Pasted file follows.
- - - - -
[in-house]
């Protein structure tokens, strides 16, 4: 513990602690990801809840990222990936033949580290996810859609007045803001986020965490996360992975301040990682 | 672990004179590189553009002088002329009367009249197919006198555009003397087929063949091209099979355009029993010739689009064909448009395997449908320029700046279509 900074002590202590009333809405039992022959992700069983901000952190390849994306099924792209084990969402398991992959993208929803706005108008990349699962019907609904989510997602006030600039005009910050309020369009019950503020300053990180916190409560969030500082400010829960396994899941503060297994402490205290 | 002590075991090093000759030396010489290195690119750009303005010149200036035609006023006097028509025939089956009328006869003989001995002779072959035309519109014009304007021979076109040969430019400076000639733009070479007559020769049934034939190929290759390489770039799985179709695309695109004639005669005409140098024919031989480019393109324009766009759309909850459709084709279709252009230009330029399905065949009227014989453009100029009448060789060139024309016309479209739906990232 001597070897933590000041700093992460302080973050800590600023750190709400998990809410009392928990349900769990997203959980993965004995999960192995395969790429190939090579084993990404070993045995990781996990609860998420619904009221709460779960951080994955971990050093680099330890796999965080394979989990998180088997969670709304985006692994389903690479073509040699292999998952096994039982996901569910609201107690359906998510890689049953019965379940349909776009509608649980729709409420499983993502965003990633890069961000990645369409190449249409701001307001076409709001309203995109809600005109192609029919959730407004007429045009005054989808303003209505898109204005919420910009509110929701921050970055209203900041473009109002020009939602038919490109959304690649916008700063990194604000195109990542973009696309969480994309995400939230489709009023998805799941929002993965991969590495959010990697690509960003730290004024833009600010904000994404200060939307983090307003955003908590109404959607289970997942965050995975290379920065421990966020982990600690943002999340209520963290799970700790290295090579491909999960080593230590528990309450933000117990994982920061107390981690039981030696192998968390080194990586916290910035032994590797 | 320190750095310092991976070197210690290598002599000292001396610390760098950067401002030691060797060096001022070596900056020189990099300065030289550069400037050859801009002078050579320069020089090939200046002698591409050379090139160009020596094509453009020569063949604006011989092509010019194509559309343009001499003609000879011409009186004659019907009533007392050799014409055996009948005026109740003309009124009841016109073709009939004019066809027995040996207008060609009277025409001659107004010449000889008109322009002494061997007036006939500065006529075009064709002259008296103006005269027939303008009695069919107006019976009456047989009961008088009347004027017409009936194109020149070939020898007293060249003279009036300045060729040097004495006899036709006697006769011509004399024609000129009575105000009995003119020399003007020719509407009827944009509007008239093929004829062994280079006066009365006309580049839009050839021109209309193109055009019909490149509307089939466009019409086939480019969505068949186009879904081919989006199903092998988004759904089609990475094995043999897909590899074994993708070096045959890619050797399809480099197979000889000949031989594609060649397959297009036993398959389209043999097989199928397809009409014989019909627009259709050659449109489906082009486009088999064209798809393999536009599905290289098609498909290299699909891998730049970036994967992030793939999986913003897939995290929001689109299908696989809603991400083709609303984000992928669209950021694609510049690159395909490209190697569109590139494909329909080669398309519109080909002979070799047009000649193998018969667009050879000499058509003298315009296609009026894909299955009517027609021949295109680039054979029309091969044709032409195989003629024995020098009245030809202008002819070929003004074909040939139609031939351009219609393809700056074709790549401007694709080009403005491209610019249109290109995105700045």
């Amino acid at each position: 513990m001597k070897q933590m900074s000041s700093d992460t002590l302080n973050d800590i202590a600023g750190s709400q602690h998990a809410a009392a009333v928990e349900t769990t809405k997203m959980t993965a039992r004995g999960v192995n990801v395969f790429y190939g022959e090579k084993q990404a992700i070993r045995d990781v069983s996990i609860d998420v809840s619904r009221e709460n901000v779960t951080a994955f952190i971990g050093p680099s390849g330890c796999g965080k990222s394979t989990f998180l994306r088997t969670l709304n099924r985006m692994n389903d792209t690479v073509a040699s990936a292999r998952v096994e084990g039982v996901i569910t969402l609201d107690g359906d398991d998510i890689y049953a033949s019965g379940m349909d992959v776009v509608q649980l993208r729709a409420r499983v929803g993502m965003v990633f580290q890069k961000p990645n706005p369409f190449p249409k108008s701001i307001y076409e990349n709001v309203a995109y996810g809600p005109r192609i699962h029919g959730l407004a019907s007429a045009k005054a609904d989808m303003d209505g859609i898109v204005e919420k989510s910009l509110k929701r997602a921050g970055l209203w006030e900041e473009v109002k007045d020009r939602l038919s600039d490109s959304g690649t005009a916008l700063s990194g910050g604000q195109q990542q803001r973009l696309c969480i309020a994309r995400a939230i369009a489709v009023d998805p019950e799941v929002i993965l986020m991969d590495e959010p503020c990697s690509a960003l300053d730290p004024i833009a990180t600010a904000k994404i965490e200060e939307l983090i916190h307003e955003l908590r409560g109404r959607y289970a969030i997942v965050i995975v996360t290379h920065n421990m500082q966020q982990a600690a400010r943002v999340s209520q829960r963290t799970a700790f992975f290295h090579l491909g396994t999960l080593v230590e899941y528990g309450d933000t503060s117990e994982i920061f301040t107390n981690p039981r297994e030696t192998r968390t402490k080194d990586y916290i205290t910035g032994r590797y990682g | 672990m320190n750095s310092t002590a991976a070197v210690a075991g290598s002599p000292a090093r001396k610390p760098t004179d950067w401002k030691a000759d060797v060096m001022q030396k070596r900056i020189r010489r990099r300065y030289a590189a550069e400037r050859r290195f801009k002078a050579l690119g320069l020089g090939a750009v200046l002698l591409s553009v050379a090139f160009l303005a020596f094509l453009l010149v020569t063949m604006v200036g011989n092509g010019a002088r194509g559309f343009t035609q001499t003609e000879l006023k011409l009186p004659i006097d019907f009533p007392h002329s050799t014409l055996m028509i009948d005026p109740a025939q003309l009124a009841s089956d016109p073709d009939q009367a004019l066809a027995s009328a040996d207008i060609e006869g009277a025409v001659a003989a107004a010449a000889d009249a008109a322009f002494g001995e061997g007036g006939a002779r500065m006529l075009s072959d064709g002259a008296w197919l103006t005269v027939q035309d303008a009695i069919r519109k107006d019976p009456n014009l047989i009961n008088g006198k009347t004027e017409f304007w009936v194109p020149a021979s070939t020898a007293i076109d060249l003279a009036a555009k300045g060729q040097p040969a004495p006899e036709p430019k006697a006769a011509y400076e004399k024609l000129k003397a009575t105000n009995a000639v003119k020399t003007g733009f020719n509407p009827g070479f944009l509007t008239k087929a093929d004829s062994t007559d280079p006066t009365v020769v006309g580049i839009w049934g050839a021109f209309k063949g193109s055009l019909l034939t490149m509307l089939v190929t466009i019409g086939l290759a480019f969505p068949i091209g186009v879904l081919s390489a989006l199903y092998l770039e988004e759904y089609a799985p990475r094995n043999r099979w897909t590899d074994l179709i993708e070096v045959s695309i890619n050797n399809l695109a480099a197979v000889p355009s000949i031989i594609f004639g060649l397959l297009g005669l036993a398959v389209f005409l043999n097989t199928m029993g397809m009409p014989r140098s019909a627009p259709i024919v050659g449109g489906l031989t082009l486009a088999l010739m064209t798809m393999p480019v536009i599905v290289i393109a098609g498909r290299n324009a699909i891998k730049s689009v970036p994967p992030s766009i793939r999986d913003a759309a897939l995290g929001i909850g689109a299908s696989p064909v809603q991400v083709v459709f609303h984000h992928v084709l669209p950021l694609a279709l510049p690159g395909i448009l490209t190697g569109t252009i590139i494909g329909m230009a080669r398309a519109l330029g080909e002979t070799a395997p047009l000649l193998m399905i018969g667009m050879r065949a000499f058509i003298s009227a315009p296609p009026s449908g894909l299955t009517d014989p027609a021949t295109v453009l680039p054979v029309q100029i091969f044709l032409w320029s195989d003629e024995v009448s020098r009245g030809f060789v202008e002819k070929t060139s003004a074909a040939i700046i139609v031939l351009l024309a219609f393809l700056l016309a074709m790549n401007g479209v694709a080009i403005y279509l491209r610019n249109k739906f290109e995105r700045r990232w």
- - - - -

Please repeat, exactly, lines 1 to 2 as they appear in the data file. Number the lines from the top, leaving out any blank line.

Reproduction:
[in-house]
């Protein structure tokens, strides 16, 4: 513990602690990801809840990222990936033949580290996810859609007045803001986020965490996360992975301040990682 | 672990004179590189553009002088002329009367009249197919006198555009003397087929063949091209099979355009029993010739689009064909448009395997449908320029700046279509 900074002590202590009333809405039992022959992700069983901000952190390849994306099924792209084990969402398991992959993208929803706005108008990349699962019907609904989510997602006030600039005009910050309020369009019950503020300053990180916190409560969030500082400010829960396994899941503060297994402490205290 | 002590075991090093000759030396010489290195690119750009303005010149200036035609006023006097028509025939089956009328006869003989001995002779072959035309519109014009304007021979076109040969430019400076000639733009070479007559020769049934034939190929290759390489770039799985179709695309695109004639005669005409140098024919031989480019393109324009766009759309909850459709084709279709252009230009330029399905065949009227014989453009100029009448060789060139024309016309479209739906990232 001597070897933590000041700093992460302080973050800590600023750190709400998990809410009392928990349900769990997203959980993965004995999960192995395969790429190939090579084993990404070993045995990781996990609860998420619904009221709460779960951080994955971990050093680099330890796999965080394979989990998180088997969670709304985006692994389903690479073509040699292999998952096994039982996901569910609201107690359906998510890689049953019965379940349909776009509608649980729709409420499983993502965003990633890069961000990645369409190449249409701001307001076409709001309203995109809600005109192609029919959730407004007429045009005054989808303003209505898109204005919420910009509110929701921050970055209203900041473009109002020009939602038919490109959304690649916008700063990194604000195109990542973009696309969480994309995400939230489709009023998805799941929002993965991969590495959010990697690509960003730290004024833009600010904000994404200060939307983090307003955003908590109404959607289970997942965050995975290379920065421990966020982990600690943002999340209520963290799970700790290295090579491909999960080593230590528990309450933000117990994982920061107390981690039981030696192998968390080194990586916290910035032994590797 | 320190750095310092991976070197210690290598002599000292001396610390760098950067401002030691060797060096001022070596900056020189990099300065030289550069400037050859801009002078050579320069020089090939200046002698591409050379090139160009020596094509453009020569063949604006011989092509010019194509559309343009001499003609000879011409009186004659019907009533007392050799014409055996009948005026109740003309009124009841016109073709009939004019066809027995040996207008060609009277025409001659107004010449000889008109322009002494061997007036006939500065006529075009064709002259008296103006005269027939303008009695069919107006019976009456047989009961008088009347004027017409009936194109020149070939020898007293060249003279009036300045060729040097004495006899036709006697006769011509004399024609000129009575105000009995003119020399003007020719509407009827944009509007008239093929004829062994280079006066009365006309580049839009050839021109209309193109055009019909490149509307089939466009019409086939480019969505068949186009879904081919989006199903092998988004759904089609990475094995043999897909590899074994993708070096045959890619050797399809480099197979000889000949031989594609060649397959297009036993398959389209043999097989199928397809009409014989019909627009259709050659449109489906082009486009088999064209798809393999536009599905290289098609498909290299699909891998730049970036994967992030793939999986913003897939995290929001689109299908696989809603991400083709609303984000992928669209950021694609510049690159395909490209190697569109590139494909329909080669398309519109080909002979070799047009000649193998018969667009050879000499058509003298315009296609009026894909299955009517027609021949295109680039054979029309091969044709032409195989003629024995020098009245030809202008002819070929003004074909040939139609031939351009219609393809700056074709790549401007694709080009403005491209610019249109290109995105700045």